Sometimes I want to sit and watch a film and just enjoy it for its story or the spectacle of it, but often I enjoy digging in deeper and trying to explore what I’ve seen. I think the reason this is so rewarding is that what we see on screen is the culmination of a series of deliberate choices made by the film-maker. They’ve chosen to show us this specific series of images in this specific way, and it’s always found it interesting to try and wonder about the why of that.
I didn’t really think about why I liked analysing films until one week at university, the weekly reading assigned for one of my classes was “How Cinematography Creates Meaning in Happy Together”, by Cathy Greenhalgh, a chapter from the book “Style and Meaning”. Although the chapter focused on cinematography in a single sequence from a single film, it made me consider the reasons we think about film as a whole. Part of the chapter is dedicated to an examination of three successive sequences totalling around 4 minutes, with the technique and content of each shot broken down and analysed with a description of each shot ranging from a single sentence to a paragraph detailing the action and techniques such as focus, camera movement and framing.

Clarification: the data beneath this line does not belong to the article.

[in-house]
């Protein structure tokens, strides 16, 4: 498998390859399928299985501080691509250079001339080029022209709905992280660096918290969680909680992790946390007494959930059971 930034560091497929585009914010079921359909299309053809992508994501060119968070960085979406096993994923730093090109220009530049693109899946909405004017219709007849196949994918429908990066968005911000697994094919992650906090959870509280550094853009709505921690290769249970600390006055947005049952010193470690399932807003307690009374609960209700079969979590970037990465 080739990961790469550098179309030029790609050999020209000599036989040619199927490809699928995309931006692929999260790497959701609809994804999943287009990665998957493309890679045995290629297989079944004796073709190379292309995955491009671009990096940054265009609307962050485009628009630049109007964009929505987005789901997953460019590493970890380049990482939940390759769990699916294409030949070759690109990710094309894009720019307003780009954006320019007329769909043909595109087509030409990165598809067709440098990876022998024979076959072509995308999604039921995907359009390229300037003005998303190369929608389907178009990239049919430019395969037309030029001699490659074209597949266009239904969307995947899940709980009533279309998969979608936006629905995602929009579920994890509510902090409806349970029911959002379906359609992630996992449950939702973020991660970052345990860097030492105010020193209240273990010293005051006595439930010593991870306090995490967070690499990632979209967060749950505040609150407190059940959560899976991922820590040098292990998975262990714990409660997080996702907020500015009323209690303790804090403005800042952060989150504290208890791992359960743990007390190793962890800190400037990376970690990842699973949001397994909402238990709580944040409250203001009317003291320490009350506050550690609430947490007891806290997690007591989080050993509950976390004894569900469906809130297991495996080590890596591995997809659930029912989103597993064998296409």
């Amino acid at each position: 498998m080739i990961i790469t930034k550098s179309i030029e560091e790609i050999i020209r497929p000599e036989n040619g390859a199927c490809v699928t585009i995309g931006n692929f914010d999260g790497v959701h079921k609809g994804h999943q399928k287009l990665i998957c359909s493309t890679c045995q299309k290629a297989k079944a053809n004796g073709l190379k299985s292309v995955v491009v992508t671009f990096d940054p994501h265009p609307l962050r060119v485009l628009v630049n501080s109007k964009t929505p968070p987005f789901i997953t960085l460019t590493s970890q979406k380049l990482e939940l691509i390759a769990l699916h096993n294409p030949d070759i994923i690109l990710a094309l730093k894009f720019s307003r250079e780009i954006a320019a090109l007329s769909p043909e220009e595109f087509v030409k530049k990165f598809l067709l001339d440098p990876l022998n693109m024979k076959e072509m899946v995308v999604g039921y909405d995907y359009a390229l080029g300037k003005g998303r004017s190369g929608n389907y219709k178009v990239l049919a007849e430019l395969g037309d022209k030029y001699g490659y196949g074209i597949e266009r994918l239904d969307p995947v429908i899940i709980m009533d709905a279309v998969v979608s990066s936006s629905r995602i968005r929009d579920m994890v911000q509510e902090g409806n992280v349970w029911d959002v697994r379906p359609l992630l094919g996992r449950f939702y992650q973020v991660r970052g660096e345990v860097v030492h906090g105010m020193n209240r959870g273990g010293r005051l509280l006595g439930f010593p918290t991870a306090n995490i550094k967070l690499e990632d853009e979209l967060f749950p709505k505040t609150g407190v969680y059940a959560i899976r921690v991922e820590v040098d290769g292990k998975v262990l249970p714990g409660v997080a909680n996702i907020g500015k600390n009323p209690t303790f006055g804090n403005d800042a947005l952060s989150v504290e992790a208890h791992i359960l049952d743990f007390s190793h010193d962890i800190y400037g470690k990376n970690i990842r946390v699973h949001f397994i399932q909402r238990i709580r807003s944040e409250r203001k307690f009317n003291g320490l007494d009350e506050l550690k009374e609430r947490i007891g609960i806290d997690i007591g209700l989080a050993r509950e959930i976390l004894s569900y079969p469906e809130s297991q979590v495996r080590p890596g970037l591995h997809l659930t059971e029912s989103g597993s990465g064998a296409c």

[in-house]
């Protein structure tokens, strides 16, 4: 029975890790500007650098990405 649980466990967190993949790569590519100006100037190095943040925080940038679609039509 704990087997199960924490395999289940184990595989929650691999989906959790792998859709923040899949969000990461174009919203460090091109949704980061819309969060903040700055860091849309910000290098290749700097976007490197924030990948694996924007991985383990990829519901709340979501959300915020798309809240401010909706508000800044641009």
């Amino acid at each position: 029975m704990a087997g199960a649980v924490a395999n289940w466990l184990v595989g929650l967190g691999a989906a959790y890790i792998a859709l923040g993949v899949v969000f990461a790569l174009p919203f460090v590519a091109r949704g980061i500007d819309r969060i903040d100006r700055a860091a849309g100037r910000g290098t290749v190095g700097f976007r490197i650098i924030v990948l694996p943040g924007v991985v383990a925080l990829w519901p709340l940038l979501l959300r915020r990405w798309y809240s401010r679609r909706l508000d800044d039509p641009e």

The analysis deals with 35 separate shots and unfolds over the course of 7 pages. It wasn’t the analysis itself, or what is happening in this particular film that led me to think about film more generally but instead it was thinking about the sheer amount of planning that went into the shots for this 4-minute stretch of Happy Together and by extension, the number of choices that must be made in any given shot in any film. Multiply this by the total amount of shots in a film and you can imagine the almost overwhelming number of choices made in film-making, each choice reasoned and made by the film-maker who, we would assume, puts some degree of thought into each one.
There’s just so many choices that can be made.
For example, what size should a shot be?
A Long shot? Medium? Close up? Extreme close up?
What about angles? Which angle should be used? A Low angle? A High angle? Dutch angle? Over the shoulder? Point of view?
Should the camera stay still and static? If it moves, how should it move? Should it pan? Zoom? A tracking shot? With Steadicam?
This is just a small selection of the options available to a film-maker, and that’s before we even think about things like costume, set design, sound, music or editing, and how all of these things combine with each other and the story, and the actors. There are just infinite combinations.
Everything we see on screen is there for a reason, not just what we see but also how we see it, and that is why it makes sense to me to think about film, to try and uncover the intentions behind the choices made.
Those intentions can range from the artistic to the fiscal, and anywhere in between. Films and film-makers are giving us things to unpack, and to think about. Personally, I’m more than happy to try and oblige them…